The government is anti-poor. The ‘sweetener’ of subsidy is eyewash. Corrupt government and big farmers gain from it. Swarna Bharat Party president asked the government to implement the pro-farmer, pro-poor manifesto of the party.
Swarna Bharat Party (SBP) president, Vishal Singh, said that Indian farmers live in a Kafkaesque world of self-defeating government interventions that are divorced from the imperatives of technology and economics.
He stated that farmers are held back by restrictions on access to technology and on trade, including on the movement, storage and processing of agricultural commodities, and through bans on exports. They are sheltered from global competition, such as through restrictions on imports on grounds of ‘dumping’. And the government sets low and volatile agricultural prices for key commodities, making farm returns even more unpredictable, according to a press release issued by the party.
Into this obstacle race the government has thrown in the ‘sweetener’of farm subsidies, but these go largely to fertiliser manufacturers, to corrupt government functionaries and to rich farmers. Subsidised Indian fertiliser is smuggled to neighbouring countries, transferring Indian wealth abroad. Subsidised power has helped deplete groundwater by promoting water-hungry crops, putting India’s future food security at risk. Subsidies also harm poor farmers in another way: through budgetary deficits and inflation.
Singh said that this perfect storm of bad policies has led to an inefficient farm sector stricken with poverty, indebtedness and unemployment. Agriculture has become a losing vocation. Farmers are prematurely abandoning the farm. Most deplorable of all: these policies are part of the reason for India’s high levels of farmer suicide, the release added.
But objectively, India has everything going for it on the agricultural front. India has some of the world’s most fertile land and more irrigated land than any other country. By unshackling agriculture, we should be able to supply not only our domestic needs but also meet demand in China and rapidly growing African countries.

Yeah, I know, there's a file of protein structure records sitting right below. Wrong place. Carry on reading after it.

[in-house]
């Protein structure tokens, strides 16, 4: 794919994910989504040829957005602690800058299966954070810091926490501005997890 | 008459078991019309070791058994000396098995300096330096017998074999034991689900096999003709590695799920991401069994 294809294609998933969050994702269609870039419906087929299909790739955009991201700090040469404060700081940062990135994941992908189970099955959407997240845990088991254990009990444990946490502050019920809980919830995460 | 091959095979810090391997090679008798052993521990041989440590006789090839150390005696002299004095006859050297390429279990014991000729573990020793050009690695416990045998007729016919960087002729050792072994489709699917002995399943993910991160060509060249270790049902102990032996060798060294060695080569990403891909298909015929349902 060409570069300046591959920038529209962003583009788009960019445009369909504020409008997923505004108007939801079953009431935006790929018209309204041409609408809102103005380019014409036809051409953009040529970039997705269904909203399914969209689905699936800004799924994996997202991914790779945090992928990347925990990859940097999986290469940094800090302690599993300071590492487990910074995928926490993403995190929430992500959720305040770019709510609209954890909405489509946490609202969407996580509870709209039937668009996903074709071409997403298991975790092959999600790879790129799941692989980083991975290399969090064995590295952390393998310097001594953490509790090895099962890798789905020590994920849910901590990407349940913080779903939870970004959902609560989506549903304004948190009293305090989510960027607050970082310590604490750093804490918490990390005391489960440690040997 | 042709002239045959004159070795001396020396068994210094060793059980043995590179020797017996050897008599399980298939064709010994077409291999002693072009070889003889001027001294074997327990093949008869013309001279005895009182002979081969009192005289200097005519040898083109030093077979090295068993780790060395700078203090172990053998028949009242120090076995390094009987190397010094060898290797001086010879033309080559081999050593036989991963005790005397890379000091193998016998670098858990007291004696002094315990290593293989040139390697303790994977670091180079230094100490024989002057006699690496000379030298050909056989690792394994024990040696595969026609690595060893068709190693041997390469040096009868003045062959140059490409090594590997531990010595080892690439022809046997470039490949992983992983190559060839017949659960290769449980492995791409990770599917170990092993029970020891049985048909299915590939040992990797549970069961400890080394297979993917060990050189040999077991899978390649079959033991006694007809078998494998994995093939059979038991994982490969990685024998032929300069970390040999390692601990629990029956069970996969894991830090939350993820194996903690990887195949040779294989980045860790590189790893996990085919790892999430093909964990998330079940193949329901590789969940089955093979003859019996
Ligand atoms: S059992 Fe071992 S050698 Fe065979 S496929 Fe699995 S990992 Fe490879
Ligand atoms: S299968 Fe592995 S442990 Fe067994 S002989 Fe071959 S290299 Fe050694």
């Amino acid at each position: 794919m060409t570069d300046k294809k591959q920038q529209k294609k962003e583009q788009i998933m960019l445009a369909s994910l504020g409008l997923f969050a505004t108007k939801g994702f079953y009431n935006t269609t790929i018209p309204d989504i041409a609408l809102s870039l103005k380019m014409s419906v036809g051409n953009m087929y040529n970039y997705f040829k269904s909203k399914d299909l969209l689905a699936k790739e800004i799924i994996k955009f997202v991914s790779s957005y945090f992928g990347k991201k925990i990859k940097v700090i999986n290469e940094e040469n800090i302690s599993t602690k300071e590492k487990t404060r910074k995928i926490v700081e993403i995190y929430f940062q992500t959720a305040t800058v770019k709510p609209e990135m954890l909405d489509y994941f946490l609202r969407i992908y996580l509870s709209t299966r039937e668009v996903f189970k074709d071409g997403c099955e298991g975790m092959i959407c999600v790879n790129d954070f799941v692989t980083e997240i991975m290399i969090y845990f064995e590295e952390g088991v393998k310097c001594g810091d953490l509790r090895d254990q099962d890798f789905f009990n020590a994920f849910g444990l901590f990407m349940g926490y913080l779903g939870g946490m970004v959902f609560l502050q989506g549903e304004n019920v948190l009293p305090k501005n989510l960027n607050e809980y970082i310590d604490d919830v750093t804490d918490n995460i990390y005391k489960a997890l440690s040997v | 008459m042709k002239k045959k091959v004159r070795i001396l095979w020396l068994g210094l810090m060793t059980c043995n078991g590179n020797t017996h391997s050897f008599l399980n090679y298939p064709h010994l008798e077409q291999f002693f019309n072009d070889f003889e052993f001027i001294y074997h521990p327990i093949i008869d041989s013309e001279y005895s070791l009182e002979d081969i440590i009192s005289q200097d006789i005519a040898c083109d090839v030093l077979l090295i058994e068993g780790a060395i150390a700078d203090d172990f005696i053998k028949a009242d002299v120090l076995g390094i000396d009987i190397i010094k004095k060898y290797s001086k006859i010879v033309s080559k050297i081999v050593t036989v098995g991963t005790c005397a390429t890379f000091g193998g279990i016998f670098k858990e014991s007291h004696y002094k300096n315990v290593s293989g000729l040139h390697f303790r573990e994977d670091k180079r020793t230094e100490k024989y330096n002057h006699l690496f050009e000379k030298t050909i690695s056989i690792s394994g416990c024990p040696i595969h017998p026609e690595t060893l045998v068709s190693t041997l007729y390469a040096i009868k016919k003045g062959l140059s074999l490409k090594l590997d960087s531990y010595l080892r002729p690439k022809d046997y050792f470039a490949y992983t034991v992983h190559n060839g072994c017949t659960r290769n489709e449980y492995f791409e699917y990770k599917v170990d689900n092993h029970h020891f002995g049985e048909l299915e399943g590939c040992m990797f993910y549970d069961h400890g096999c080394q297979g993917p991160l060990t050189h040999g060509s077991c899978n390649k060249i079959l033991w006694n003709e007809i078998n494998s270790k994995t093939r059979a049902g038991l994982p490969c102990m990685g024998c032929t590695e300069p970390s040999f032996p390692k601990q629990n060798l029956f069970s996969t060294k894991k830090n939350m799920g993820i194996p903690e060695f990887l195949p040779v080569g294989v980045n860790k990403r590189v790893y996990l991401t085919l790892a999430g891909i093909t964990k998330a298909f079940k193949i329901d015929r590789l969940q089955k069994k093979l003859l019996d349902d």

Singh said that the solution is two-fold: (a) broad-based governance reforms, and (b) radical liberalisation of agriculture policy. The government should get out of agriculture almost entirely and create markets, instead. All restrictions on the production, movement and pricing of agricultural inputs, as well as restrictions on post-harvest treatment, including on marketing and exports, must go.
In addition, we must streamline environmental regulation (e.g. water table, biodiversity, biosecurity) and the regulation of logistics and crop insurance to create deeper markets in agriculture support services. Market-based reforms will allow vast amount of new investment to flow into the agriculture sector, such as large-scale investments in logistics chains and crop insurance. Businesses (such as mining) should be allowed to operate agricultural subsidiaries. This will give hundreds of millions of farmers a new lease of life, it was informed.
Singh said that SBP’s manifesto provides details of all policies India needs. He asked the Modi government to implement these policies. Farmers can wait no longer, he said. If the Modi government won’t do it, SBP will. SBP is committed to making India a Sone Ki Chidiya, once again.
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